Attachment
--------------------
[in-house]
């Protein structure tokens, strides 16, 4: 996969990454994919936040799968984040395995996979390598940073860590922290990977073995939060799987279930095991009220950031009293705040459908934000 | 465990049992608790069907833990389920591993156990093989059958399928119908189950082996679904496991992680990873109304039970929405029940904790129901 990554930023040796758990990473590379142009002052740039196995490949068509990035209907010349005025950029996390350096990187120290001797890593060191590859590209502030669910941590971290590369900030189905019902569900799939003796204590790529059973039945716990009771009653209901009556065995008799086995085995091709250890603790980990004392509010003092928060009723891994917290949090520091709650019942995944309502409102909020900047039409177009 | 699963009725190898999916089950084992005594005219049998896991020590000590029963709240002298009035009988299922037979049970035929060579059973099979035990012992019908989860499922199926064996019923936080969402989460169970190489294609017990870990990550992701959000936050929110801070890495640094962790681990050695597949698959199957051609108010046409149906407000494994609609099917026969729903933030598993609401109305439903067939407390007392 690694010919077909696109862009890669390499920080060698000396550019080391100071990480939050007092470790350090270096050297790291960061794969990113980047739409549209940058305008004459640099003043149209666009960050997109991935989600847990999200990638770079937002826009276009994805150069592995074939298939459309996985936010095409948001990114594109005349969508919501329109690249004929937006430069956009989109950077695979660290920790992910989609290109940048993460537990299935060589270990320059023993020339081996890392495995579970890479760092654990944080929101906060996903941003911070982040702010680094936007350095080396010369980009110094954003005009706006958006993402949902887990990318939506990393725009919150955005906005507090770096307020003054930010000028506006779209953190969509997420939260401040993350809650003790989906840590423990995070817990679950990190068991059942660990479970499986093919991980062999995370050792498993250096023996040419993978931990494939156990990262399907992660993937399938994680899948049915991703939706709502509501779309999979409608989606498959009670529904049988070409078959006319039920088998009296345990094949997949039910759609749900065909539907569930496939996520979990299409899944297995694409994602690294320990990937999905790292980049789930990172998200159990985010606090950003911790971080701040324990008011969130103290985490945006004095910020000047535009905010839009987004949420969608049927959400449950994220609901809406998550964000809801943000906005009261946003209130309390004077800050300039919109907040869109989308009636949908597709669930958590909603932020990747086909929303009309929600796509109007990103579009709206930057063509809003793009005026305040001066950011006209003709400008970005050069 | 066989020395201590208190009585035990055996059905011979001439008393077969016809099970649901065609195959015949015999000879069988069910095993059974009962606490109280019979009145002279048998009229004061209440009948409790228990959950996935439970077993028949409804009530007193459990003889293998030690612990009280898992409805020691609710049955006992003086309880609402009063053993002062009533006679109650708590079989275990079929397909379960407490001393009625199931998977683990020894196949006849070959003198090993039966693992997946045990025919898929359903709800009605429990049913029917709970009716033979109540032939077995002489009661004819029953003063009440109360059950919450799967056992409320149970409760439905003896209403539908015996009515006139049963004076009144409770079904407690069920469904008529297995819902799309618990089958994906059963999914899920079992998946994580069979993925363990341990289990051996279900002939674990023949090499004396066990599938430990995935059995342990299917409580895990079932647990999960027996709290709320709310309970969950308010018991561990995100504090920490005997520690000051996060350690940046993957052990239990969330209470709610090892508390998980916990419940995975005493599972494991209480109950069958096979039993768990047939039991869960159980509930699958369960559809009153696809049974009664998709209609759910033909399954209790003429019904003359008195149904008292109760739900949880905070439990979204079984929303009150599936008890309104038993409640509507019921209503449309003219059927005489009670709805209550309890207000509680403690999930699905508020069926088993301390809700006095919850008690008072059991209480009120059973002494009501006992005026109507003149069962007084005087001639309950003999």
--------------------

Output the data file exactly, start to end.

[in-house]
């Protein structure tokens, strides 16, 4: 996969990454994919936040799968984040395995996979390598940073860590922290990977073995939060799987279930095991009220950031009293705040459908934000 | 465990049992608790069907833990389920591993156990093989059958399928119908189950082996679904496991992680990873109304039970929405029940904790129901 990554930023040796758990990473590379142009002052740039196995490949068509990035209907010349005025950029996390350096990187120290001797890593060191590859590209502030669910941590971290590369900030189905019902569900799939003796204590790529059973039945716990009771009653209901009556065995008799086995085995091709250890603790980990004392509010003092928060009723891994917290949090520091709650019942995944309502409102909020900047039409177009 | 699963009725190898999916089950084992005594005219049998896991020590000590029963709240002298009035009988299922037979049970035929060579059973099979035990012992019908989860499922199926064996019923936080969402989460169970190489294609017990870990990550992701959000936050929110801070890495640094962790681990050695597949698959199957051609108010046409149906407000494994609609099917026969729903933030598993609401109305439903067939407390007392 690694010919077909696109862009890669390499920080060698000396550019080391100071990480939050007092470790350090270096050297790291960061794969990113980047739409549209940058305008004459640099003043149209666009960050997109991935989600847990999200990638770079937002826009276009994805150069592995074939298939459309996985936010095409948001990114594109005349969508919501329109690249004929937006430069956009989109950077695979660290920790992910989609290109940048993460537990299935060589270990320059023993020339081996890392495995579970890479760092654990944080929101906060996903941003911070982040702010680094936007350095080396010369980009110094954003005009706006958006993402949902887990990318939506990393725009919150955005906005507090770096307020003054930010000028506006779209953190969509997420939260401040993350809650003790989906840590423990995070817990679950990190068991059942660990479970499986093919991980062999995370050792498993250096023996040419993978931990494939156990990262399907992660993937399938994680899948049915991703939706709502509501779309999979409608989606498959009670529904049988070409078959006319039920088998009296345990094949997949039910759609749900065909539907569930496939996520979990299409899944297995694409994602690294320990990937999905790292980049789930990172998200159990985010606090950003911790971080701040324990008011969130103290985490945006004095910020000047535009905010839009987004949420969608049927959400449950994220609901809406998550964000809801943000906005009261946003209130309390004077800050300039919109907040869109989308009636949908597709669930958590909603932020990747086909929303009309929600796509109007990103579009709206930057063509809003793009005026305040001066950011006209003709400008970005050069 | 066989020395201590208190009585035990055996059905011979001439008393077969016809099970649901065609195959015949015999000879069988069910095993059974009962606490109280019979009145002279048998009229004061209440009948409790228990959950996935439970077993028949409804009530007193459990003889293998030690612990009280898992409805020691609710049955006992003086309880609402009063053993002062009533006679109650708590079989275990079929397909379960407490001393009625199931998977683990020894196949006849070959003198090993039966693992997946045990025919898929359903709800009605429990049913029917709970009716033979109540032939077995002489009661004819029953003063009440109360059950919450799967056992409320149970409760439905003896209403539908015996009515006139049963004076009144409770079904407690069920469904008529297995819902799309618990089958994906059963999914899920079992998946994580069979993925363990341990289990051996279900002939674990023949090499004396066990599938430990995935059995342990299917409580895990079932647990999960027996709290709320709310309970969950308010018991561990995100504090920490005997520690000051996060350690940046993957052990239990969330209470709610090892508390998980916990419940995975005493599972494991209480109950069958096979039993768990047939039991869960159980509930699958369960559809009153696809049974009664998709209609759910033909399954209790003429019904003359008195149904008292109760739900949880905070439990979204079984929303009150599936008890309104038993409640509507019921209503449309003219059927005489009670709805209550309890207000509680403690999930699905508020069926088993301390809700006095919850008690008072059991209480009120059973002494009501006992005026109507003149069962007084005087001639309950003999």